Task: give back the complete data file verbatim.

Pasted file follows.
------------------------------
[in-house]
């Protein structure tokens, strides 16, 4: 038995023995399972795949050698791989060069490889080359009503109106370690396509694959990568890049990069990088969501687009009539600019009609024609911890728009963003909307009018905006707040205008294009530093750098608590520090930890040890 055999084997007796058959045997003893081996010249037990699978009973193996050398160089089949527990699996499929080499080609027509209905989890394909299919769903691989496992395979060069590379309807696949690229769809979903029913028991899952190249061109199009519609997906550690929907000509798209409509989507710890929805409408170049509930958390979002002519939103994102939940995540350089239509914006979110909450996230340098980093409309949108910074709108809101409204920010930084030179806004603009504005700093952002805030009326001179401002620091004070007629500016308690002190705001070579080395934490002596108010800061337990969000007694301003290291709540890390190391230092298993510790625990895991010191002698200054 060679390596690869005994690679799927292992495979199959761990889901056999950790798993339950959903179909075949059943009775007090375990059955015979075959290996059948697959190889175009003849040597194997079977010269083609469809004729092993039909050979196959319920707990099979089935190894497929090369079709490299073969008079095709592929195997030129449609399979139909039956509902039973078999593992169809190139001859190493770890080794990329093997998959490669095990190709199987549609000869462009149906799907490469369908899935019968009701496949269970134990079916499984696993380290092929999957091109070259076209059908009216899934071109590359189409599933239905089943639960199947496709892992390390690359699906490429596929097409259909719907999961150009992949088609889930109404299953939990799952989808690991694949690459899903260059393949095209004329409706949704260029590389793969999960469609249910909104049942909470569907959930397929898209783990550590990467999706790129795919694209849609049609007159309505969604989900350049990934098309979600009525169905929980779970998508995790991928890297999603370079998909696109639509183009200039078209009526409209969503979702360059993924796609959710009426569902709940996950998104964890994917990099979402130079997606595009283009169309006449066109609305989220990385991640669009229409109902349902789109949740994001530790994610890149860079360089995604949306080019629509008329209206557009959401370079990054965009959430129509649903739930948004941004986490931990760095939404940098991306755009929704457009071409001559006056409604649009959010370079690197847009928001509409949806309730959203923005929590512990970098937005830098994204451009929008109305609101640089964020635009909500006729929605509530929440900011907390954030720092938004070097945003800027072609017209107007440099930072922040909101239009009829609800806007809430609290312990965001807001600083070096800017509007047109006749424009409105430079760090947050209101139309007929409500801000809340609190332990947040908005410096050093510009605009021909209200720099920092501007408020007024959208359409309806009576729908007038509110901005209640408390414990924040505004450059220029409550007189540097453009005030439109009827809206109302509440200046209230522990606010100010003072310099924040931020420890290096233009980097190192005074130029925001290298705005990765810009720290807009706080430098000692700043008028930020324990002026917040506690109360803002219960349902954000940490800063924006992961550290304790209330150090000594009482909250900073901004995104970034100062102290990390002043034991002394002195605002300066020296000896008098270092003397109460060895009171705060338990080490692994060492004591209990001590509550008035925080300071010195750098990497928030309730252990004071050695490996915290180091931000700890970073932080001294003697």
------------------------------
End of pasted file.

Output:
[in-house]
């Protein structure tokens, strides 16, 4: 038995023995399972795949050698791989060069490889080359009503109106370690396509694959990568890049990069990088969501687009009539600019009609024609911890728009963003909307009018905006707040205008294009530093750098608590520090930890040890 055999084997007796058959045997003893081996010249037990699978009973193996050398160089089949527990699996499929080499080609027509209905989890394909299919769903691989496992395979060069590379309807696949690229769809979903029913028991899952190249061109199009519609997906550690929907000509798209409509989507710890929805409408170049509930958390979002002519939103994102939940995540350089239509914006979110909450996230340098980093409309949108910074709108809101409204920010930084030179806004603009504005700093952002805030009326001179401002620091004070007629500016308690002190705001070579080395934490002596108010800061337990969000007694301003290291709540890390190391230092298993510790625990895991010191002698200054 060679390596690869005994690679799927292992495979199959761990889901056999950790798993339950959903179909075949059943009775007090375990059955015979075959290996059948697959190889175009003849040597194997079977010269083609469809004729092993039909050979196959319920707990099979089935190894497929090369079709490299073969008079095709592929195997030129449609399979139909039956509902039973078999593992169809190139001859190493770890080794990329093997998959490669095990190709199987549609000869462009149906799907490469369908899935019968009701496949269970134990079916499984696993380290092929999957091109070259076209059908009216899934071109590359189409599933239905089943639960199947496709892992390390690359699906490429596929097409259909719907999961150009992949088609889930109404299953939990799952989808690991694949690459899903260059393949095209004329409706949704260029590389793969999960469609249910909104049942909470569907959930397929898209783990550590990467999706790129795919694209849609049609007159309505969604989900350049990934098309979600009525169905929980779970998508995790991928890297999603370079998909696109639509183009200039078209009526409209969503979702360059993924796609959710009426569902709940996950998104964890994917990099979402130079997606595009283009169309006449066109609305989220990385991640669009229409109902349902789109949740994001530790994610890149860079360089995604949306080019629509008329209206557009959401370079990054965009959430129509649903739930948004941004986490931990760095939404940098991306755009929704457009071409001559006056409604649009959010370079690197847009928001509409949806309730959203923005929590512990970098937005830098994204451009929008109305609101640089964020635009909500006729929605509530929440900011907390954030720092938004070097945003800027072609017209107007440099930072922040909101239009009829609800806007809430609290312990965001807001600083070096800017509007047109006749424009409105430079760090947050209101139309007929409500801000809340609190332990947040908005410096050093510009605009021909209200720099920092501007408020007024959208359409309806009576729908007038509110901005209640408390414990924040505004450059220029409550007189540097453009005030439109009827809206109302509440200046209230522990606010100010003072310099924040931020420890290096233009980097190192005074130029925001290298705005990765810009720290807009706080430098000692700043008028930020324990002026917040506690109360803002219960349902954000940490800063924006992961550290304790209330150090000594009482909250900073901004995104970034100062102290990390002043034991002394002195605002300066020296000896008098270092003397109460060895009171705060338990080490692994060492004591209990001590509550008035925080300071010195750098990497928030309730252990004071050695490996915290180091931000700890970073932080001294003697």